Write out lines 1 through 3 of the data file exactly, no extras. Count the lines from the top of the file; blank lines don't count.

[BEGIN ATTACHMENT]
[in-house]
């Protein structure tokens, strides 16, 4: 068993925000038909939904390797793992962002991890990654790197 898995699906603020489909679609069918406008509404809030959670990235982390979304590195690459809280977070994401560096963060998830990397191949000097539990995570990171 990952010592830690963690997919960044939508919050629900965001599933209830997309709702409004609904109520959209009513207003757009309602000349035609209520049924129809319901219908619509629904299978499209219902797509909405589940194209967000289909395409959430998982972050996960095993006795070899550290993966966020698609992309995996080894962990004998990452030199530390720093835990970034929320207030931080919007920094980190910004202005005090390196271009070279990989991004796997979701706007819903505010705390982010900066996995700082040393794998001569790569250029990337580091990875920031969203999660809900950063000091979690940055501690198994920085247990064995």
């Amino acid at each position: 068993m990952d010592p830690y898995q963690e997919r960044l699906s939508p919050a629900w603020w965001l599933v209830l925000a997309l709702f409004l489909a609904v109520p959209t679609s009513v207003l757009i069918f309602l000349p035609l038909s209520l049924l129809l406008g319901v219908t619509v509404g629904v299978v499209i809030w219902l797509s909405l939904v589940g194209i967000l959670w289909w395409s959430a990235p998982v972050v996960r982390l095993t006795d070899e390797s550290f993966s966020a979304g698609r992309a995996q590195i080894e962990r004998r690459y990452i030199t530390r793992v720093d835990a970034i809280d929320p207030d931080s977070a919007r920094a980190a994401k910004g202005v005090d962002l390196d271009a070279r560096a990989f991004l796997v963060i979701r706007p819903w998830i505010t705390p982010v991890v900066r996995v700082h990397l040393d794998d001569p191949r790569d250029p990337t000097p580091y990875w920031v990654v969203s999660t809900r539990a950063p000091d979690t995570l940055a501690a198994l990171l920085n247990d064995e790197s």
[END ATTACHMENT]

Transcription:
[in-house]
């Protein structure tokens, strides 16, 4: 068993925000038909939904390797793992962002991890990654790197 898995699906603020489909679609069918406008509404809030959670990235982390979304590195690459809280977070994401560096963060998830990397191949000097539990995570990171 990952010592830690963690997919960044939508919050629900965001599933209830997309709702409004609904109520959209009513207003757009309602000349035609209520049924129809319901219908619509629904299978499209219902797509909405589940194209967000289909395409959430998982972050996960095993006795070899550290993966966020698609992309995996080894962990004998990452030199530390720093835990970034929320207030931080919007920094980190910004202005005090390196271009070279990989991004796997979701706007819903505010705390982010900066996995700082040393794998001569790569250029990337580091990875920031969203999660809900950063000091979690940055501690198994920085247990064995």
């Amino acid at each position: 068993m990952d010592p830690y898995q963690e997919r960044l699906s939508p919050a629900w603020w965001l599933v209830l925000a997309l709702f409004l489909a609904v109520p959209t679609s009513v207003l757009i069918f309602l000349p035609l038909s209520l049924l129809l406008g319901v219908t619509v509404g629904v299978v499209i809030w219902l797509s909405l939904v589940g194209i967000l959670w289909w395409s959430a990235p998982v972050v996960r982390l095993t006795d070899e390797s550290f993966s966020a979304g698609r992309a995996q590195i080894e962990r004998r690459y990452i030199t530390r793992v720093d835990a970034i809280d929320p207030d931080s977070a919007r920094a980190a994401k910004g202005v005090d962002l390196d271009a070279r560096a990989f991004l796997v963060i979701r706007p819903w998830i505010t705390p982010v991890v900066r996995v700082h990397l040393d794998d001569p191949r790569d250029p990337t000097p580091y990875w920031v990654v969203s999660t809900r539990a950063p000091d979690t995570l940055a501690a198994l990171l920085n247990d064995e790197s």